Dutch photographers Thijs groot Wassink and Ruben Lundgren live in London and Beijing, and work together on photo projects as a duo known as WassinkLundgren. One of their collaborations is a set of street photographs shot on the sidewalks of Tokyo, Japan in 2009 and 2010. Titled Tokyo Tokyo, each of the pieces is a diptych showing the same “decisive moment” shot by both photographers at the same moment in time, and then arranged side by side. Read more…
One of the big stories in the business world today was that Nikon’s stock took a historic fall of nearly 19%. The company is weighted so heavily in the Nikkei Stock Average that the news had a rippling effect across the market, causing most Asian shares to drop. Read more…
A couple of weeks ago Nikon became the center of a heated debate when, without explanation, they cancelled Korean photographer Ahn Se-hong’s Comfort Women exhibit. The exhibit, which was scheduled to begin tomorrow on June 26th at the Nikon Salon in Tokyo, was complied by Se-hong over the course of 11-years, and brings attention to Korean women who were used as sex slaves or “comfort women” for Japanese soldiers during World War II. Needless to say, the decision came as quite a shock, especially given the lack of adequate explanation. Read more…
Here’s an interesting behind-the-scenes mini-documentary showing Scott Schuman (AKA “The Sartorialist“) shooting his street fashion photographs in Tokyo, Japan. Unlike many street photographers, Schuman first approaches his subjects and asks for permission.
John Sypal of Tokyo Camera Style spotted a photographer on the streets of Tokyo using this homemade lens created out of a potato chip tube. It captures photos that show the world in a glass-like sphere, with everything else blurred. Read more…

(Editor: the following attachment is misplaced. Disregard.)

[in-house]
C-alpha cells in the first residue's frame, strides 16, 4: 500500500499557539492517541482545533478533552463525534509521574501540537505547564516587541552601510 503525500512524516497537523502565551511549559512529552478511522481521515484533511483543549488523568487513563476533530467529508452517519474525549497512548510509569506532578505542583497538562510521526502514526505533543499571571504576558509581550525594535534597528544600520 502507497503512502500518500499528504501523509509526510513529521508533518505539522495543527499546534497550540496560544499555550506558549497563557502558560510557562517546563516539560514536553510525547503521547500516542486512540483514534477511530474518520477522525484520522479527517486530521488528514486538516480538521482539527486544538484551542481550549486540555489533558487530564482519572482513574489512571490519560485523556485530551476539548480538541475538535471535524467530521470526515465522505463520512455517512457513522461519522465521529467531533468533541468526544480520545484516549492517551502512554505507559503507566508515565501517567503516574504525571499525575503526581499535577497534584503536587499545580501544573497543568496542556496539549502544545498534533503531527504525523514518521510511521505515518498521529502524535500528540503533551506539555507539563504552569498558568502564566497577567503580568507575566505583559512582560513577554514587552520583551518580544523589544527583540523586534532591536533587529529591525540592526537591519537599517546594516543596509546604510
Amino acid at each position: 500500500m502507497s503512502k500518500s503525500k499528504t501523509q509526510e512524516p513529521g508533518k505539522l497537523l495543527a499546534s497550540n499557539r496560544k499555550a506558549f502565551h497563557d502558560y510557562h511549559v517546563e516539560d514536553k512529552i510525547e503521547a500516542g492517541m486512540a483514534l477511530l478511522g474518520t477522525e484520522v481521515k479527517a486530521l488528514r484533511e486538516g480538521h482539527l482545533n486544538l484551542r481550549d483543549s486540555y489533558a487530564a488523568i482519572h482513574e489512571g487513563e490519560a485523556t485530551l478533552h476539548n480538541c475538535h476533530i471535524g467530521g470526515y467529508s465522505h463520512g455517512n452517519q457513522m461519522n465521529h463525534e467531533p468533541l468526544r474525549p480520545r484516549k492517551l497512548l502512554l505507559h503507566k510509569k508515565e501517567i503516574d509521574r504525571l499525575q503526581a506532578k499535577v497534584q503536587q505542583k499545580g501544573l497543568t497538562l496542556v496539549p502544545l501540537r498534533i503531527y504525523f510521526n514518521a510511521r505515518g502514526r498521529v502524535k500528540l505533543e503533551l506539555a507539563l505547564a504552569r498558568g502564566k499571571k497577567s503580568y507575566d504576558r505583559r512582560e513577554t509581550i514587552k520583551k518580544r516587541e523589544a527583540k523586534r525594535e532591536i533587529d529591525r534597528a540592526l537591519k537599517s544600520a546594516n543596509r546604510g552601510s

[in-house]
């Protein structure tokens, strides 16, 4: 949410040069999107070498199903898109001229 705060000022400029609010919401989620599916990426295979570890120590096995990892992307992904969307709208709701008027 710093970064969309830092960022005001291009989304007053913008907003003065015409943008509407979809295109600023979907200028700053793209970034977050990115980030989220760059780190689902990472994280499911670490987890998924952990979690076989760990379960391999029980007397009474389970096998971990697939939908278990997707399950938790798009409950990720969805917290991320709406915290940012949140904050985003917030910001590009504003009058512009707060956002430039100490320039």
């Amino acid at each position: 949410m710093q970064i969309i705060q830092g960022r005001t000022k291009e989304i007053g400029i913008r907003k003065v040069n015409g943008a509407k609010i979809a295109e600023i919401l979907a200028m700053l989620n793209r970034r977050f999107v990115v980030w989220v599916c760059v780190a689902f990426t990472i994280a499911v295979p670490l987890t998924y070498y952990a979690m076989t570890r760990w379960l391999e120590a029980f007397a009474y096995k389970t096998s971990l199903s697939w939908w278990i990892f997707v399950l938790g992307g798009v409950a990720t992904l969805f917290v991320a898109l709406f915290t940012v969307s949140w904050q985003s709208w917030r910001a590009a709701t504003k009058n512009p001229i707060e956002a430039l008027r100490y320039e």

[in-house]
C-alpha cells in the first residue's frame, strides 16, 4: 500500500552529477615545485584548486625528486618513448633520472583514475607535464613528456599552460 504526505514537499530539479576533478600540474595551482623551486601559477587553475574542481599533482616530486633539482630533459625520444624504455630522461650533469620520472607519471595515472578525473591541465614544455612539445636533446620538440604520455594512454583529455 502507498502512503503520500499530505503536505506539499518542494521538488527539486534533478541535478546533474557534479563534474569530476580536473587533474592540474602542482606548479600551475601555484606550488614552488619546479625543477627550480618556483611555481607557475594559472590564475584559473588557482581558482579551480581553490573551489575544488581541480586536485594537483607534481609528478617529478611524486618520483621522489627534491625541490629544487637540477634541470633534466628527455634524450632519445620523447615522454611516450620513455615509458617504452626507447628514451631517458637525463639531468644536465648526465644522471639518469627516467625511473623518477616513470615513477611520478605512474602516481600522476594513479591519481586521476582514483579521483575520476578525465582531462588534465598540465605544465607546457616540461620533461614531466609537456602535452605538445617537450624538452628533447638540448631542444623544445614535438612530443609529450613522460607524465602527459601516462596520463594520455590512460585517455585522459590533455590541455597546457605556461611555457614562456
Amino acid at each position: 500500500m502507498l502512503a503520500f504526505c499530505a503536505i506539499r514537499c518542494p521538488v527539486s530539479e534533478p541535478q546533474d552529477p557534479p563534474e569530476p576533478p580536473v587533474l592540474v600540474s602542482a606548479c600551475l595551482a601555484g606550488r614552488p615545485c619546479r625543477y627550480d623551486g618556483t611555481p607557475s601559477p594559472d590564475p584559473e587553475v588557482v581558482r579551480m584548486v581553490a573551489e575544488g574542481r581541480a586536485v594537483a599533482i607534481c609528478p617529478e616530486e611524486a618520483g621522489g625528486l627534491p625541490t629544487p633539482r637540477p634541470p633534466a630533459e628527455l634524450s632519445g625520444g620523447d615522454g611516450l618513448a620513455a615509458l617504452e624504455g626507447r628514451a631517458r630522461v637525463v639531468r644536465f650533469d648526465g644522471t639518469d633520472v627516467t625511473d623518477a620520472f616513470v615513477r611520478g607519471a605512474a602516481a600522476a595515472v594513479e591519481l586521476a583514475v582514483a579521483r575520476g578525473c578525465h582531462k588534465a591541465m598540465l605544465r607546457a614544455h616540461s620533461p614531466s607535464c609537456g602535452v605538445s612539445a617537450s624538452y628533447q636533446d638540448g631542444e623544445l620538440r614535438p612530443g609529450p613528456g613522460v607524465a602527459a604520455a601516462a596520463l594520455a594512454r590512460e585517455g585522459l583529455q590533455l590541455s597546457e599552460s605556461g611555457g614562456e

Photographer Samuel Cockedey spent a year photographing the Shinjuku area of Tokyo, Japan using his Canon 5D Mark II, and then created a time-lapse video set to music from the sci-fi film Blade Runner. Titled “Android Dreams”, the time-lapse is both a fitting tribute to Blade Runner and a beautiful portrait of Tokyo at night.
Photographer Samuel Cockedey created a series of time lapse photos of Tokyo landscapes and skylines called “Floating Point.” The images were captured on a Canon 5D and 5D Mark II. Cockedey has several more environmental time lapses that can be watched on Vimeo.
It looks like Nikon Corp. might just beat Canon to the EVIL punch after all. In an interview with Bloomberg, Nikon President Makoto Kimura said Nikon has plans to improve video and may adopt the mirrorless structure of electronic viewfinder, interchangeable lens (EVIL) cameras.
While Nikon is still playing catch-up with Canon’s HD video quality, it seems that they are pushing to get ahead on the EVIL system. Interestingly, less than two weeks ago, Nikon Imaging Company President Yasuyuki Okamoto hinted that Nikon wouldn’t be dipping into EVIL just yet. Okamoto had said:
Although we considered a variety of so-called mirrorless interchangeable lens cameras for the digital SLR camera market, we discern the appropriate timing for the launch of our new-generation digital cameras based on the direction of the market demand.
However, it seems that the market demand in Japan has indeed been trending in favor of new EVIL model cameras produced by Sony and Panasonic. Bloomberg cites:
Sales in Japan of cameras with interchangeable lenses rose 35 percent in unit terms and 26 percent by value in May, partly because of the introduction of the news models, according to electronics research firm BCN Inc. in Tokyo.
Nikon President Kimura was reluctant to say when the “new concept” camera would be available, only that it could be this fiscal year, which ends in March 2011, or the next.
Get up and go is a short 2 minute video by Stefan Werc that gives you a unique perspective of Tokyo at night. The time-lapse shots range from epic shots of the skyline, to creative shots from moving vehicles. The stills that went into this time-lapse were shot using the Canon 7D. Great work Stefan!